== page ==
OPAL scientist's blog

OPAL on Twitter

Sarah West, Yorkshire and Humber

Last week I decided it was time to bite the bullet and get OPAL on twitter. This means that people can keep up to date with what OPAL are doing via their mobile phones. It's a weird concept but a lot of people are using it, so we're trying to get used to the completely new language of tweets, @mentions and hashtags.... anyway, if you've got a twitter account and you'd like to see what we're up to, follow us at http://twitter.com/OPALnature - it would be great to 'see you' in the twittersphere!

 

Tags: 

Succession in action

Sarah West, Yorkshire and Humber

Last week I visited the beautiful Strensall Common to set up a project with Natural England who run the site. It's a SSSI, a Site of Special Scientific Interest, which means that it has rare plants or animals on it so it gets special protection. Julian from Natural England showed us around the site. It's a lowland heath, a rare type of habitat (see OPAL East Midlands pages for more information as they're doing research on these habitats)

Tags: 

Are more equal societies happier?

Last week the Stockholm Environment Institute where I work had our annual seminar, with Jonathan Porrit and Kate Pickett talking about social justice, fairness and equality in societies. Kate has written a book called the Spirit Level, which basically says that more equal societies (where the wealth gap between the richest and poorest people in society is small) are better off as a whole in many ways.

Treecreeper

I've just seen a treecreeper (Certhia familiaris) from my office window! I've not seen one for at least 10 years so I'm pretty excited. These are fantastic little birds that climb up vertical tree trunks, using stiffened tail feathers for support.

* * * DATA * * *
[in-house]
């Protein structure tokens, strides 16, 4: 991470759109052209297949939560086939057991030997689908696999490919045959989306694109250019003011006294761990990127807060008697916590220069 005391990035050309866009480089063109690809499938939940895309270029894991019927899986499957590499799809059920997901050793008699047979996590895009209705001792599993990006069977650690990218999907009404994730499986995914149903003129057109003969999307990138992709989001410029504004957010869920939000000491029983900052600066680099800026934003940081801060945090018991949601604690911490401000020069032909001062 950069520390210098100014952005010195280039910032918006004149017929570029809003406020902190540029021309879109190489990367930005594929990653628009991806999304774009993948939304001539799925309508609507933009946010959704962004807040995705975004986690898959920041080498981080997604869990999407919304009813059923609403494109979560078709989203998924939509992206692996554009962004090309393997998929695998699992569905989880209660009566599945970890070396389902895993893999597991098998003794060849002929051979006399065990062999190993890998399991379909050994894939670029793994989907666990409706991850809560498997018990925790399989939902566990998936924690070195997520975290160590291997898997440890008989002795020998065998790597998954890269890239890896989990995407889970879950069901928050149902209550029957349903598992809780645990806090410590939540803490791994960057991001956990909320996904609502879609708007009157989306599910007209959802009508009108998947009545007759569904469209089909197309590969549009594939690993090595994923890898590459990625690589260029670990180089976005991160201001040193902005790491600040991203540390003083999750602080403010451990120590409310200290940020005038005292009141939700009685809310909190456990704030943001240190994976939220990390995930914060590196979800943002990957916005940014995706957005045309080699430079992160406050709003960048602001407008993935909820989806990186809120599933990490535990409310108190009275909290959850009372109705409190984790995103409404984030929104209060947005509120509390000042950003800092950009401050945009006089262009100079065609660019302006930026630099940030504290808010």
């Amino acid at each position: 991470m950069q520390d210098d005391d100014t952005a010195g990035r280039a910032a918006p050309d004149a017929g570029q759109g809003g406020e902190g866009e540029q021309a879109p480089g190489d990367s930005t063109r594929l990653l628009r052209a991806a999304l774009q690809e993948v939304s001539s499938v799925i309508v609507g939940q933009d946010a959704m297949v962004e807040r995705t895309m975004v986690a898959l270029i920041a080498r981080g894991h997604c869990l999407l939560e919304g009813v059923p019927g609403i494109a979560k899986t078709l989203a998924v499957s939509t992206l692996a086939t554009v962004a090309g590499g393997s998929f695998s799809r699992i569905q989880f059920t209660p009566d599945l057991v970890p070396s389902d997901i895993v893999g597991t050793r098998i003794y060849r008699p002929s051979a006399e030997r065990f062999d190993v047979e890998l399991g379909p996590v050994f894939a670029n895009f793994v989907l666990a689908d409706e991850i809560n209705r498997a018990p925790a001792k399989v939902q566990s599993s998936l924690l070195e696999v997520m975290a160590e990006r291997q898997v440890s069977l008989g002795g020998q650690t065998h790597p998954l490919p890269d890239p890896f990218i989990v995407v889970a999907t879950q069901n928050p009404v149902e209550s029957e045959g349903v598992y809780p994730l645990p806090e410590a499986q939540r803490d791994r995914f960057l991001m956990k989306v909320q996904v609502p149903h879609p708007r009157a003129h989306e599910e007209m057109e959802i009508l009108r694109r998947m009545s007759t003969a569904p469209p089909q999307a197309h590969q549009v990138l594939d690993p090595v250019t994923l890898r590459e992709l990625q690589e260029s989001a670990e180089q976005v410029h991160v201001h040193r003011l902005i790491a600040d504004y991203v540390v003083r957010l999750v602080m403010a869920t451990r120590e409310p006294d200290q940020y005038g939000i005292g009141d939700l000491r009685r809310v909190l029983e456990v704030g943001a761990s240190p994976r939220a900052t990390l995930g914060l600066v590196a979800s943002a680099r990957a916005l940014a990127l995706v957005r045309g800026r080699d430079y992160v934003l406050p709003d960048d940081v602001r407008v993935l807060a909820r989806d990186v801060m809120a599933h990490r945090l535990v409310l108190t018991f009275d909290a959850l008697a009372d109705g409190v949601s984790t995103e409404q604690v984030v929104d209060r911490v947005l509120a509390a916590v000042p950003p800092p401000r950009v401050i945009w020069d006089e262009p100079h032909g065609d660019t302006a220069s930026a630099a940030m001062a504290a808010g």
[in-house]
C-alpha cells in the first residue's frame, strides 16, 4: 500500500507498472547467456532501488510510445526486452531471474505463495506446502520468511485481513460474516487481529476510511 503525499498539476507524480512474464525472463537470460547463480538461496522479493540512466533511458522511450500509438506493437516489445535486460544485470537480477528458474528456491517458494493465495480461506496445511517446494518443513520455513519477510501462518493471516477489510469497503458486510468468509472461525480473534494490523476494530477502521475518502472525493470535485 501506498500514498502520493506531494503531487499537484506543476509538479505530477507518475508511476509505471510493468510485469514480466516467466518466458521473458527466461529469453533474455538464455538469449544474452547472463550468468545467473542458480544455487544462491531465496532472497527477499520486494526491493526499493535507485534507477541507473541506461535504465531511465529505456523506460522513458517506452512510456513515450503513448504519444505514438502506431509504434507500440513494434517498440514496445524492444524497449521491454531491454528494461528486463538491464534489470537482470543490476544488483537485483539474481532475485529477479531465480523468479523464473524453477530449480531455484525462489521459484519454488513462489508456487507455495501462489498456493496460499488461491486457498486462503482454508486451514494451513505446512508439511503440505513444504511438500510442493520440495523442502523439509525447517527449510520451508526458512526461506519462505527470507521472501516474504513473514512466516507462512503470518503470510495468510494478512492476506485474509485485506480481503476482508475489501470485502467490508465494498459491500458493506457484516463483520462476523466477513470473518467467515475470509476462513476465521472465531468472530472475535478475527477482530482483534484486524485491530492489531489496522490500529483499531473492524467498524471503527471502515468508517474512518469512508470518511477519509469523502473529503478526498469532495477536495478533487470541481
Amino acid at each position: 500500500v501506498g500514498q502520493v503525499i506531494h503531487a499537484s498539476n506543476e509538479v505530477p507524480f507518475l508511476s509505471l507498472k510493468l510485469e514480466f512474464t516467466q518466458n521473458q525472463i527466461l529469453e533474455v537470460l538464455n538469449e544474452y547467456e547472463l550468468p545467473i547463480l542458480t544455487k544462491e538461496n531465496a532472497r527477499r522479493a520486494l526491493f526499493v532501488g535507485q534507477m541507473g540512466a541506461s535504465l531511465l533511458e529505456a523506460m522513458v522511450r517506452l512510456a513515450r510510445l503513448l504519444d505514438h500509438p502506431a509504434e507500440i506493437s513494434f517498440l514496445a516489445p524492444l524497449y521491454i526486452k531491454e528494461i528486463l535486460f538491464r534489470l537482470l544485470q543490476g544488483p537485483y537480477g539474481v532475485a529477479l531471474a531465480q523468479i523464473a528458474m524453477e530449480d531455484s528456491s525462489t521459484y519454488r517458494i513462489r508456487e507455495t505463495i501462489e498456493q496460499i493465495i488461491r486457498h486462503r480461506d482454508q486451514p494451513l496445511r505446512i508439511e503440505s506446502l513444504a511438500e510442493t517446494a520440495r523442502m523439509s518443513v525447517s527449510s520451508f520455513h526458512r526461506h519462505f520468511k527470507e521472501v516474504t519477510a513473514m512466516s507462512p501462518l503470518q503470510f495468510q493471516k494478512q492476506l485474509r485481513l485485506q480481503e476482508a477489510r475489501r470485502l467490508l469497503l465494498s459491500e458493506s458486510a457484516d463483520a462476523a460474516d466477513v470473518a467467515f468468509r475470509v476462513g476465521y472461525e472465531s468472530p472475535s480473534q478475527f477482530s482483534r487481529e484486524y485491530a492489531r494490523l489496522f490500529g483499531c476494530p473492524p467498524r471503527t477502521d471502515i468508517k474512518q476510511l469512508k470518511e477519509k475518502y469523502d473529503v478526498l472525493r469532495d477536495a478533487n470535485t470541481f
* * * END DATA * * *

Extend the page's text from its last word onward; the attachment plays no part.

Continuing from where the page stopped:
Treecreeper

Tags: 

The phenology phenomenon

Well it's feeling almost spring-like here in York, thank goodness, and according to the University weather station it is 9 degrees today. The primroses in an old pot in my yard have got new leaves and I'm hoping for the first flowers soon. Yesterday I took some students out to Wakefield and the buds on the trees were definietely swelling.

Tags: 

More Nitrogen Deposition

by Ed Tripp, University of Nottingham

Sampling and Sabotage

Nitrogen deposition comes in many forms. It can be diffuse, deposited in rain or from industry, or it can be more localised, from a single farm stocked with cattle or chickens for example. I have already investigated the former with bioassays and modelled nitrogen data. But the latter can be so localised, a matter of hundreds of meters, that it cannot be modelled. Therefore, it has to be measured in the field.

Tags: 

Lab-Field-Office - Part 3

by Ed Tripp, University of Nottingham

Not all goes as planned.

As I discussed in my last post, by June I had started to collect lichen samples in order to investigate their recovery in heathlands. This process is simple. You go to a heathland site with some pots, scissors and gloves. After eventually finding a patch of lichen, you carefully cut off a small sample and put it in a pot to take back to the lab.

Tags: 

Pages

Subscribe to RSS - OPAL scientist's blog